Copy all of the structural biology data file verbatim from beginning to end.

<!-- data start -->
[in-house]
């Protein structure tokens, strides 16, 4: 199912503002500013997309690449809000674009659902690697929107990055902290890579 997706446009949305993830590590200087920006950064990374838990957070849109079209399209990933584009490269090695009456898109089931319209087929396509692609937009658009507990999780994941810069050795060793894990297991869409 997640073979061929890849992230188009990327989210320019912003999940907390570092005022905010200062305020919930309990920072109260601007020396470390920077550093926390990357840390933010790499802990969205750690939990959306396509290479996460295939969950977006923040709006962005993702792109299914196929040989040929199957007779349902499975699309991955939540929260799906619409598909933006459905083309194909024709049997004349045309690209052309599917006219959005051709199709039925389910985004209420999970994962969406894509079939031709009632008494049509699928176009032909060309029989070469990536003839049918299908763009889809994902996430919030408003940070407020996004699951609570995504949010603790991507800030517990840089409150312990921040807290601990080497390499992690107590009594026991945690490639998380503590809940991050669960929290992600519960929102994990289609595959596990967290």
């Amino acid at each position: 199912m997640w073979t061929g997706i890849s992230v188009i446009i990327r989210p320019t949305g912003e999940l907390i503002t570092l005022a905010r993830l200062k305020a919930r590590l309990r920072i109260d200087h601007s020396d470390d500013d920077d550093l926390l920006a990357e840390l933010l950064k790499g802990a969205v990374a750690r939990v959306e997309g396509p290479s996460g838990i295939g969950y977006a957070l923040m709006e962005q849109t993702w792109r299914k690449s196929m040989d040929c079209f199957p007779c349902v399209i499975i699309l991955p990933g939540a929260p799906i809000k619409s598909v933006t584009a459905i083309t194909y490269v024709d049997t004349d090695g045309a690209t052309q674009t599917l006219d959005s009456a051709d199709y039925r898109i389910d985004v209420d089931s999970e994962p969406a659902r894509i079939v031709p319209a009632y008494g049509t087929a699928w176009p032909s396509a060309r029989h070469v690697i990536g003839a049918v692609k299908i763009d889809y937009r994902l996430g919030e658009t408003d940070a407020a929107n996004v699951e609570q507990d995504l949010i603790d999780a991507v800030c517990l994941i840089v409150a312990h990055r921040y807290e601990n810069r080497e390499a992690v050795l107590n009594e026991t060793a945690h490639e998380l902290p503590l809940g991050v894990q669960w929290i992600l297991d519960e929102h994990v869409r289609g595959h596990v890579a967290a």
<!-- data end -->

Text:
[in-house]
């Protein structure tokens, strides 16, 4: 199912503002500013997309690449809000674009659902690697929107990055902290890579 997706446009949305993830590590200087920006950064990374838990957070849109079209399209990933584009490269090695009456898109089931319209087929396509692609937009658009507990999780994941810069050795060793894990297991869409 997640073979061929890849992230188009990327989210320019912003999940907390570092005022905010200062305020919930309990920072109260601007020396470390920077550093926390990357840390933010790499802990969205750690939990959306396509290479996460295939969950977006923040709006962005993702792109299914196929040989040929199957007779349902499975699309991955939540929260799906619409598909933006459905083309194909024709049997004349045309690209052309599917006219959005051709199709039925389910985004209420999970994962969406894509079939031709009632008494049509699928176009032909060309029989070469990536003839049918299908763009889809994902996430919030408003940070407020996004699951609570995504949010603790991507800030517990840089409150312990921040807290601990080497390499992690107590009594026991945690490639998380503590809940991050669960929290992600519960929102994990289609595959596990967290």
């Amino acid at each position: 199912m997640w073979t061929g997706i890849s992230v188009i446009i990327r989210p320019t949305g912003e999940l907390i503002t570092l005022a905010r993830l200062k305020a919930r590590l309990r920072i109260d200087h601007s020396d470390d500013d920077d550093l926390l920006a990357e840390l933010l950064k790499g802990a969205v990374a750690r939990v959306e997309g396509p290479s996460g838990i295939g969950y977006a957070l923040m709006e962005q849109t993702w792109r299914k690449s196929m040989d040929c079209f199957p007779c349902v399209i499975i699309l991955p990933g939540a929260p799906i809000k619409s598909v933006t584009a459905i083309t194909y490269v024709d049997t004349d090695g045309a690209t052309q674009t599917l006219d959005s009456a051709d199709y039925r898109i389910d985004v209420d089931s999970e994962p969406a659902r894509i079939v031709p319209a009632y008494g049509t087929a699928w176009p032909s396509a060309r029989h070469v690697i990536g003839a049918v692609k299908i763009d889809y937009r994902l996430g919030e658009t408003d940070a407020a929107n996004v699951e609570q507990d995504l949010i603790d999780a991507v800030c517990l994941i840089v409150a312990h990055r921040y807290e601990n810069r080497e390499a992690v050795l107590n009594e026991t060793a945690h490639e998380l902290p503590l809940g991050v894990q669960w929290i992600l297991d519960e929102h994990v869409r289609g595959h596990v890579a967290a």